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Modelling dust transport over central eastern Australia

Published online by Cambridge University Press:  24 May 2006

Lance M. Leslie
Affiliation:
School of Meteorology, University of Oklahoma, Norman, Oklahoma, USA
Milton S. Speer
Affiliation:
Bureau of Meteorology, Sydney, Australia School of Mathematics, The University of New South Wales, Sydney, Australia Email: lmleslie@ou.edu
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Abstract

A ten-year climatology has been prepared of dust days for central eastern Australia, from January 1995 to February 2004, using reports from the Australian Bureau of Meteorology's observational network. It was found that there had been a total of 55 dust days during this ten-year period. Of these, 43 dust days were associated with cold fronts: 24 were classified as embedded in the zonal westerlies in the Great Australian Bight (GAB) or in westerlies derived from low pressure systems in the GAB, whereas the remaining 19 were associated with cold fronts over eastern Australia where high pressure systems in the GAB generated strong post-frontal south to southeast winds. Three detailed case studies of dust storm generation and transport were modelled using a sophisticated coupled wind erosion prediction system. The model predictions in all three cases were found to be broadly consistent both with satellite images highlighting dust and the synoptic observations that reported dust. Antecedent land surface conditions are found to be critically important in generating dust, and their representation in the integrated prediction system is subsequently important in providing skilful model predictions of dust transport.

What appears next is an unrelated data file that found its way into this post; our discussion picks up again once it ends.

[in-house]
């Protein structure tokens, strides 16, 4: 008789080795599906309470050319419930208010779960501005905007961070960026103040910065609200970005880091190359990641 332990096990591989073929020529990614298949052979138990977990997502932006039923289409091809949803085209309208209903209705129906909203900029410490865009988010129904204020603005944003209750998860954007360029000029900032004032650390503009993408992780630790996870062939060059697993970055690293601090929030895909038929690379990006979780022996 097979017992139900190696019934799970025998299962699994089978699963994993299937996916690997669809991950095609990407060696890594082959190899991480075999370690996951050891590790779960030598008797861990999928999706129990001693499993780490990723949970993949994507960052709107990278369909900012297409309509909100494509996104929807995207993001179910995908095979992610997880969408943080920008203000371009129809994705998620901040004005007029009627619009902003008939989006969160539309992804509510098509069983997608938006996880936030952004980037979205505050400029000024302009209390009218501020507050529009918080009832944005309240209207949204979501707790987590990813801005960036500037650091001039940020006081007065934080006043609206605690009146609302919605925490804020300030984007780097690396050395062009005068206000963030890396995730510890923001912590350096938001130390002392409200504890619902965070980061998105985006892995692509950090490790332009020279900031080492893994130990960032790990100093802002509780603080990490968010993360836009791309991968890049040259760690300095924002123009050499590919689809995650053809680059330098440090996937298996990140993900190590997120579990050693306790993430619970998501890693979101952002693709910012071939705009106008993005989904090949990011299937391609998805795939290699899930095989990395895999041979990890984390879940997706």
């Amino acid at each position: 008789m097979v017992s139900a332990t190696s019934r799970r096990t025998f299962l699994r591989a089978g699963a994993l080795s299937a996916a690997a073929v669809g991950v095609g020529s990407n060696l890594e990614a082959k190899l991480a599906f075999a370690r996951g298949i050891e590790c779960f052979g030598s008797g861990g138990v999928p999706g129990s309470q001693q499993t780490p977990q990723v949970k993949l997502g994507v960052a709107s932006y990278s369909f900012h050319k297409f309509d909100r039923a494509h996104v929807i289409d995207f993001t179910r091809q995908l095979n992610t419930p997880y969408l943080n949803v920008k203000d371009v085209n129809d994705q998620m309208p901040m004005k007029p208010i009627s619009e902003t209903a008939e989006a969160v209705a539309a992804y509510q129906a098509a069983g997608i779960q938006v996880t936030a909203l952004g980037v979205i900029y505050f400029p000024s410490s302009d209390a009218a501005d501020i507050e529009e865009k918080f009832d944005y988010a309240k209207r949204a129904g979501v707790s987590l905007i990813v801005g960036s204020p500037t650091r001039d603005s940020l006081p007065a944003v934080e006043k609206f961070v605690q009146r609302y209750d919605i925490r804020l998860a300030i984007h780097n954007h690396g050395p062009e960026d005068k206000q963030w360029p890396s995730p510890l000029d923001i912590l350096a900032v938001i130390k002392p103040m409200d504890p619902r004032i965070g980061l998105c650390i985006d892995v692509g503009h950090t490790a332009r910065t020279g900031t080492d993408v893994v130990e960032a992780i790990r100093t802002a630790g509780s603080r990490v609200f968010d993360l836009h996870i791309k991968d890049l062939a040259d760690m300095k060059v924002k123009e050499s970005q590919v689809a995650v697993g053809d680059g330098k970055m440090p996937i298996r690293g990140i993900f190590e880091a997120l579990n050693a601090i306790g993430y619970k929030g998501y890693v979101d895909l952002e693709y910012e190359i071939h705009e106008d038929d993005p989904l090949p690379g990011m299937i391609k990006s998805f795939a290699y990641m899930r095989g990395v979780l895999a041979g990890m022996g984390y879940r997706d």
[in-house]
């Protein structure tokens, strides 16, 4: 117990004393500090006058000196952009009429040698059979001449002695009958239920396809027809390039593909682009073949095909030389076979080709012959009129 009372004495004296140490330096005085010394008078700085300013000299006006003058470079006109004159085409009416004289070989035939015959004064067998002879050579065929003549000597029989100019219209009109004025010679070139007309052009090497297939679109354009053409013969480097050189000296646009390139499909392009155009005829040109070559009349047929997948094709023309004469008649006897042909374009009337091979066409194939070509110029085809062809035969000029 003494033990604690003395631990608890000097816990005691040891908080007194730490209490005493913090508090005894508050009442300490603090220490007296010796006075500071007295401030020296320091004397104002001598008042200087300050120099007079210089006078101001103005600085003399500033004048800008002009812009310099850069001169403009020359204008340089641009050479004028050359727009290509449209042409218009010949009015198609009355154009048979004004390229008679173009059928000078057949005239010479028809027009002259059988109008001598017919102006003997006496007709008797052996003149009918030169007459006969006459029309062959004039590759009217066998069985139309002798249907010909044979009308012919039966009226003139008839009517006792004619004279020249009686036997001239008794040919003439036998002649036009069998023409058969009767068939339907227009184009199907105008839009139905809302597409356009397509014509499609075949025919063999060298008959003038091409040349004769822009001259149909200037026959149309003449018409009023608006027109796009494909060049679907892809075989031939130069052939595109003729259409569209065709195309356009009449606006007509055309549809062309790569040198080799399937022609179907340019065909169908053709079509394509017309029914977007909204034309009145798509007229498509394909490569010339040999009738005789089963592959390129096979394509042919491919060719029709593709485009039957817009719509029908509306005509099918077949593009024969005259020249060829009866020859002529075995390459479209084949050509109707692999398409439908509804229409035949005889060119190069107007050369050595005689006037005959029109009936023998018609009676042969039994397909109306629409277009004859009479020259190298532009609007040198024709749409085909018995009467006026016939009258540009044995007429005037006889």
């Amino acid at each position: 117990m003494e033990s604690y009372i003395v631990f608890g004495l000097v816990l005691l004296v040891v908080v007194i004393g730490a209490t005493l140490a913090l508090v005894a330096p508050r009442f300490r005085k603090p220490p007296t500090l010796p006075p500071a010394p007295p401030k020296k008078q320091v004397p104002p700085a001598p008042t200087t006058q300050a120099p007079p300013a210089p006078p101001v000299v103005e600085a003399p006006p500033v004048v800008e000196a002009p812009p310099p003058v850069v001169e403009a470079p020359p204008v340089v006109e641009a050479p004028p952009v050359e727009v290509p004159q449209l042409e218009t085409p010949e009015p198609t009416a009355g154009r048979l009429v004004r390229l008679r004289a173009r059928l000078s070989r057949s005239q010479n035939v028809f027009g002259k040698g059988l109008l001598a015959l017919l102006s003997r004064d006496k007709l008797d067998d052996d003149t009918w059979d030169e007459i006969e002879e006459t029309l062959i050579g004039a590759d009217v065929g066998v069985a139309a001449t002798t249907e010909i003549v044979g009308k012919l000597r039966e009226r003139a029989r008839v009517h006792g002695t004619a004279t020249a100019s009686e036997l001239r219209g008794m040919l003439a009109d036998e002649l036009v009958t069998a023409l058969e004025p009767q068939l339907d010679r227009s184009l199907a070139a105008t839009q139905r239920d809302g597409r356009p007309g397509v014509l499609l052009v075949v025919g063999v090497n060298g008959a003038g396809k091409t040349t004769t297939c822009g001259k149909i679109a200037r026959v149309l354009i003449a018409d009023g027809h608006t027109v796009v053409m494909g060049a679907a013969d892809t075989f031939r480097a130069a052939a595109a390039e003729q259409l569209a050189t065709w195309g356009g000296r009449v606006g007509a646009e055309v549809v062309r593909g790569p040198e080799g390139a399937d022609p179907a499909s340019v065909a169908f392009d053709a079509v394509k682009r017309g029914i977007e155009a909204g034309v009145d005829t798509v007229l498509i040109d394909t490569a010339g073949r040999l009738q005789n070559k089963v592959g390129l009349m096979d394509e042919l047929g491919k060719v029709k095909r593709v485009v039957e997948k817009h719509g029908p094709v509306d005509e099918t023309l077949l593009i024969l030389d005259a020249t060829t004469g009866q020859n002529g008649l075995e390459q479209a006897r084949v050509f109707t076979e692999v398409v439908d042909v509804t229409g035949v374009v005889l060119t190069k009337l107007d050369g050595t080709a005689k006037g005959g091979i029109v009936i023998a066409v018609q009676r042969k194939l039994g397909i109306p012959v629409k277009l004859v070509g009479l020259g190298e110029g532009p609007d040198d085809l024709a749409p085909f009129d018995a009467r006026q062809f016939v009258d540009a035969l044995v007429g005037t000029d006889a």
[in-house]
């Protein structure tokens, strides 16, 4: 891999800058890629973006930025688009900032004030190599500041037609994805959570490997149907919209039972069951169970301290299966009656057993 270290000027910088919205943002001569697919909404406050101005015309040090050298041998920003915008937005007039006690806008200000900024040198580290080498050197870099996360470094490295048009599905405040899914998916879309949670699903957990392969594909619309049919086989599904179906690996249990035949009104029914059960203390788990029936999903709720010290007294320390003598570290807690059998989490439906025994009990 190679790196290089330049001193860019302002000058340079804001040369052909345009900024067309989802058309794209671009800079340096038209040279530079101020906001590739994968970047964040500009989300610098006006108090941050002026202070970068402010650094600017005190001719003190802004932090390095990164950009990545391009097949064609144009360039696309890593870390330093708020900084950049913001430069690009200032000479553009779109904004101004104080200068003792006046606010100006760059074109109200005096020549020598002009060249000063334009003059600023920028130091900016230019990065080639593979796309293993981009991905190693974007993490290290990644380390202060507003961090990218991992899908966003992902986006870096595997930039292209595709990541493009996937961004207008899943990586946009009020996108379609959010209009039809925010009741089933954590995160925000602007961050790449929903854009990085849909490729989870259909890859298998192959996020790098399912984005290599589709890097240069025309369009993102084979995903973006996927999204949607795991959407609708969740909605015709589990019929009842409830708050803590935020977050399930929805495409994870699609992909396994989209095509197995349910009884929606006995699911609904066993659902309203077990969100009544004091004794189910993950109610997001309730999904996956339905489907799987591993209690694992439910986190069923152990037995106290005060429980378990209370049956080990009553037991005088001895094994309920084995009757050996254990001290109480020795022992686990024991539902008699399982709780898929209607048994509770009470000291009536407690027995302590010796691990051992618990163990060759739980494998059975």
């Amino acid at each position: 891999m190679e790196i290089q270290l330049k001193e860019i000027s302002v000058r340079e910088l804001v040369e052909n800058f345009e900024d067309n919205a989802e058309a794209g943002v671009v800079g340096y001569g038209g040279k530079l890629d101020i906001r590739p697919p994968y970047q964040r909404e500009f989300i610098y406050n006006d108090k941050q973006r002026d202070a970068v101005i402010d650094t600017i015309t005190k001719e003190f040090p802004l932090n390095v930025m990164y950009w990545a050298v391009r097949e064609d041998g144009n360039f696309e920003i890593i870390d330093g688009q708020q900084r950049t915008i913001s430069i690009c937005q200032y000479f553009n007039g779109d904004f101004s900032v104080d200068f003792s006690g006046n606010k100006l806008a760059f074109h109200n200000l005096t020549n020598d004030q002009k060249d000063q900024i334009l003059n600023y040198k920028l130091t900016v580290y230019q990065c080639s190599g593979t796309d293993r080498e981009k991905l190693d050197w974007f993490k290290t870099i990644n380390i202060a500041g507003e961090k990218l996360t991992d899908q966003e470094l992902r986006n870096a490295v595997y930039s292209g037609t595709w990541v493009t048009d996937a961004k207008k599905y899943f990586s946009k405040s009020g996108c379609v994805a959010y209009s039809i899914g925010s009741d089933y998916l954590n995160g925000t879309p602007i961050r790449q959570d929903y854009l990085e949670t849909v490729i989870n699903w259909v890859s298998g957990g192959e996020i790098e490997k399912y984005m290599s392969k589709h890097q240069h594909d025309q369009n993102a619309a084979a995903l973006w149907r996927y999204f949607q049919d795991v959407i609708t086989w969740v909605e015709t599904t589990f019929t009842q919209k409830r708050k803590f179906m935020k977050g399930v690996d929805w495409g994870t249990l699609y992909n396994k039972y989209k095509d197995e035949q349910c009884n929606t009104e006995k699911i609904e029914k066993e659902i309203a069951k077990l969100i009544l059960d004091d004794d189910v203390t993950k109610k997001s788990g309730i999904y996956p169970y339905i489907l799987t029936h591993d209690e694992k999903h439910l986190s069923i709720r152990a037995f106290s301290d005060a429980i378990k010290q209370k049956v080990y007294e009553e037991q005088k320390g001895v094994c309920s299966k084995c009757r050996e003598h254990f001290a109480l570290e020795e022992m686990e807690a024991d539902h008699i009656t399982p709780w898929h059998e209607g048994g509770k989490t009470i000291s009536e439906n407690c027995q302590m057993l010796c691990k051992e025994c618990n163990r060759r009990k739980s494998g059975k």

Type
Research Article
Copyright
2006 Royal Meteorological Society

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